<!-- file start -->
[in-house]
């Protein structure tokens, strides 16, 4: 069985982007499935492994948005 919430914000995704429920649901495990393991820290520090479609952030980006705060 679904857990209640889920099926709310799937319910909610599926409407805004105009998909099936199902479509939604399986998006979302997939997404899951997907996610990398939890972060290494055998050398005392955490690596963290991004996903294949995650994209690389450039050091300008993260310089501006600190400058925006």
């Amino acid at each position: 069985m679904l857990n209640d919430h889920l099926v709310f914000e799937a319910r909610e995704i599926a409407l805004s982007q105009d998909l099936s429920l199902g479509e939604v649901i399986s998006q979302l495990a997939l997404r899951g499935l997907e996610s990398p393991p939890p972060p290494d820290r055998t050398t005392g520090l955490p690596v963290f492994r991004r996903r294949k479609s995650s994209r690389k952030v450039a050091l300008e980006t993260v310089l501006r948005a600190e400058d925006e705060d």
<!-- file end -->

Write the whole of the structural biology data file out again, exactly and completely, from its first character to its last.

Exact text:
[in-house]
């Protein structure tokens, strides 16, 4: 069985982007499935492994948005 919430914000995704429920649901495990393991820290520090479609952030980006705060 679904857990209640889920099926709310799937319910909610599926409407805004105009998909099936199902479509939604399986998006979302997939997404899951997907996610990398939890972060290494055998050398005392955490690596963290991004996903294949995650994209690389450039050091300008993260310089501006600190400058925006």
């Amino acid at each position: 069985m679904l857990n209640d919430h889920l099926v709310f914000e799937a319910r909610e995704i599926a409407l805004s982007q105009d998909l099936s429920l199902g479509e939604v649901i399986s998006q979302l495990a997939l997404r899951g499935l997907e996610s990398p393991p939890p972060p290494d820290r055998t050398t005392g520090l955490p690596v963290f492994r991004r996903r294949k479609s995650s994209r690389k952030v450039a050091l300008e980006t993260v310089l501006r948005a600190e400058d925006e705060d």